June 2021

Elizabeth Baquedano organised the Sixth London Nahuatl Study Day in June 2021. The online event began with a keynote lecture by Dr Jerry Offner, Houston Museum of Natural Science, entitled ‘Defender of our lands! Five centuries with the living codex of Cuaxicala, Puebla, Mexico’. It was followed by an Aztec hieroglyphs workshop for beginners on Saturday 5 June and a Nahuatl language workshop for beginners on Sunday 6 June.

To coincide with International Museums Day in November 2020, the Reimagining Museums for Climate Action project team (funded by the AHRC and led by Rodney Harrison, with Colin Sterling, formerly Institute of Archaeology, now University of Amsterdam, and Henry McGhie of Curating Tomorrow) launched a competition for proposals for different ways in which museums might be reimagined to address the climate emergency. Designers, architects, academics, artists, poets, philosophers, museum professionals and the public were challenged to radically (re)imagine and (re)design the museum as an institution, to help bring about more equitable and sustainable futures in the era of climate change.

The competition received more than 250 submissions from 48 countries. The eight winning proposals (from all over the world, including the United States, Singapore and Brazil, as well as the UK) were curated by the project team to form an online exhibition to be displayed at the Glasgow Science Centre. It opened in June and remained in place until November, when Glasgow hosted COP26, the United Nation’s Climate Change Conference.

A virtual exhibition on the history of eugenics featuring the work of staff and students from the Institute, as well as the Sarah Parker Remond Centre for the Study of Racism and Racialisation, was launched in summer 2021.

Recognition of teaching and support

Institute staff continue to be recognised for their outstanding contributions to the learning experience and success of UCL students, and were nominated in the 2021 Student Choice Awards.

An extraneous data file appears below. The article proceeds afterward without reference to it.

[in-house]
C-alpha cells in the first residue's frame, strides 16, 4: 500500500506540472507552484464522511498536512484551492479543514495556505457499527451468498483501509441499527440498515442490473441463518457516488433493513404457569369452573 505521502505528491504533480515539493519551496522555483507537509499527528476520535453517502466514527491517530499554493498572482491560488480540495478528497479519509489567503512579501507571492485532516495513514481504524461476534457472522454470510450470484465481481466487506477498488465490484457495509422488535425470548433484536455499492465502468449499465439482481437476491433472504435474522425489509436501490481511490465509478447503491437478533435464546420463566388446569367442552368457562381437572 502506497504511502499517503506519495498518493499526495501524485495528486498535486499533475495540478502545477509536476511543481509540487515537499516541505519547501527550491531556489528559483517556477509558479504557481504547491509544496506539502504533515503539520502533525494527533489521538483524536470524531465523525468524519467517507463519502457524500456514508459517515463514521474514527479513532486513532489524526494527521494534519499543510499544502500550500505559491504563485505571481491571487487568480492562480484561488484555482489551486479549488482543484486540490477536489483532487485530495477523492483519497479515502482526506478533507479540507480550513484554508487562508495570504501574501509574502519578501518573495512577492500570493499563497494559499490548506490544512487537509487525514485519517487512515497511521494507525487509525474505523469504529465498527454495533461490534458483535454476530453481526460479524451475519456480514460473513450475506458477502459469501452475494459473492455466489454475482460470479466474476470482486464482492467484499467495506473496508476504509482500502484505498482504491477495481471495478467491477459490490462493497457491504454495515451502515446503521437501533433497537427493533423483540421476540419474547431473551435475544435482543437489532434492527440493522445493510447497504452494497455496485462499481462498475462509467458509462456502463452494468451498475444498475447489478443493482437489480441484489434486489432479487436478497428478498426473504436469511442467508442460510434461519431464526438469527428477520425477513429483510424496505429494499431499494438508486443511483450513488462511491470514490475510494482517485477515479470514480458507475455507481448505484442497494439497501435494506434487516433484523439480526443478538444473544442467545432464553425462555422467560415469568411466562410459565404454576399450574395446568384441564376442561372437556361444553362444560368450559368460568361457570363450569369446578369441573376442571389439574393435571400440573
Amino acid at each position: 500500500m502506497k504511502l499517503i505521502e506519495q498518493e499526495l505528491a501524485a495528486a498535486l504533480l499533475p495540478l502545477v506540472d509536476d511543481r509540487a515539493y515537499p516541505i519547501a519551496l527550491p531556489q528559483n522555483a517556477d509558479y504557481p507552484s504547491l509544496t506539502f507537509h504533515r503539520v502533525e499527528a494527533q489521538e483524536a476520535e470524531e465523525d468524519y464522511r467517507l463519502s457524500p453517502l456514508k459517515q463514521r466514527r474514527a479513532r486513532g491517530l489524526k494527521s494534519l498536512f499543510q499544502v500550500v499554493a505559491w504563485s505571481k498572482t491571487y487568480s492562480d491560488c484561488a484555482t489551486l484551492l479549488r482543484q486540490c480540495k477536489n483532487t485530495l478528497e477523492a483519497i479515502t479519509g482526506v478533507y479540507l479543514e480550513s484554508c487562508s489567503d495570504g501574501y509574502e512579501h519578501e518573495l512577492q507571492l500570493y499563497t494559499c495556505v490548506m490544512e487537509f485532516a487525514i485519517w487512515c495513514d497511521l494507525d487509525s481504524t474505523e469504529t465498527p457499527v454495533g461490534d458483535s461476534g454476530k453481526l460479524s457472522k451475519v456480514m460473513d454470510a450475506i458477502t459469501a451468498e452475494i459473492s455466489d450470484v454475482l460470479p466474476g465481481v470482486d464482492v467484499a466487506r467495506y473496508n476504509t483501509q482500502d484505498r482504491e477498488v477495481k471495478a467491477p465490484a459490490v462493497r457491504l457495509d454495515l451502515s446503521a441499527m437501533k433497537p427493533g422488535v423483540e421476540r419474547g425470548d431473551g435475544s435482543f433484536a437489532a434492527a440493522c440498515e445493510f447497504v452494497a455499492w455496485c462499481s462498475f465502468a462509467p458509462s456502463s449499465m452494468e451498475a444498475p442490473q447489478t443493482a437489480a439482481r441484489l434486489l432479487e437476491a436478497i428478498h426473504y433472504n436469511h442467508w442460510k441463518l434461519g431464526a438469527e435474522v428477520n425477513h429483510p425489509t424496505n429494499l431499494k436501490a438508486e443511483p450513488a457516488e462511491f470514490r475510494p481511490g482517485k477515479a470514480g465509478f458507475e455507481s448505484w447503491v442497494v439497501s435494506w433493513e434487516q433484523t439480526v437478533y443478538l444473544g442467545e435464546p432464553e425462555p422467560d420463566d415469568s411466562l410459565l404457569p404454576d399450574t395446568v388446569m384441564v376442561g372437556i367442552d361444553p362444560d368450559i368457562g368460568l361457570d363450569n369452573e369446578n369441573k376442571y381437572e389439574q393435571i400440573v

Outreach and public engagement

ASE has embarked on a new initiative to bring the deep past of London alive for schoolchildren and the wider communities in the City. PalaeoLondon , supported by the UCL Faculty of Social and Historical Sciences Dean’s Strategic Fund, is working with educators across north London boroughs to develop resources and activities for young people. ASE’s Matt Pope and Letty Ingrey are working alongside Ice Age specialists Tori Herridge and Annemieke Milks, in partnership with UCL East’s Culture Lab and UCL Anthropocene, to develop the networks and materials needed to make an impact.

ASE has established a series of podcasts – Digs Deeper! – in which new archaeological discoveries can be discussed, archaeologists can talk about their day-to-day roles, the archaeological process can be demystified or issues affecting the development-led archaeology sector can be tackled.

ASE also launched a new digital outreach project, ASE Spotlights, in 2020. Short videos are planned to give insights into archaeological life and practice at ASE, starting with an office tour.

The Institute’s student exhibition, a virtual exhibition entitled ‘Let’s Play: Games as Connection’, was launched in May 2020 and ran until April 2021. It showcased a variety of games from across the globe, illustrating the universal nature of games no matter the cultural background.

Brenna Hassett was interviewed for Stylist magazine about the increasing interest in all things archaeological on TikTok. Brenna strongly supports making the field of archaeology accessible to new audiences, especially women and girls.

Kris Lockyear has been documenting his community archaeology geophysics project in an online blog, with interesting results being uncovered this summer from Verulamium.

Elizabeth Baquedano (Honorary Associate Professor) was interviewed for an article in The Independent about the fall of the Aztec Empire.

Institute news regularly features on the UCL news site, including the article headlines quoted below.

September 2020

Chromium steel was first made in ancient Persia

How old is our love of bread?

October 2020

Archaeological find reveals startling Anglo-Saxon custom

Turkey snatches rare seeds from British collection

Archaeology: a journey of discovery and exploration

November 2020

Stonehenge builders only distantly related to modern Britons

Did prehistoric women hunt? New research suggests so

Stonehenge tunnel risks destroying artefacts

December 2020

North London shop dates from fourteenth century

January 2021

Anglo-Saxon burials in Hampshire

February 2021

Jersey Neanderthal teeth point to breeding with Homo sapiens

Uncovering the history of the Tower of Babel

Stonehenge may be dismantled Welsh stone circle

June 2021

Exploring the role of museums in tackling climate change

July 2021

Stonehenge breakthrough after ‘largest prehistoric’ village uncovered near monument

Stained glass present at the murder of Thomas Becket could be the oldest existing in England

August 2021

Will the Taliban destroy Afghanistan’s cultural heritage?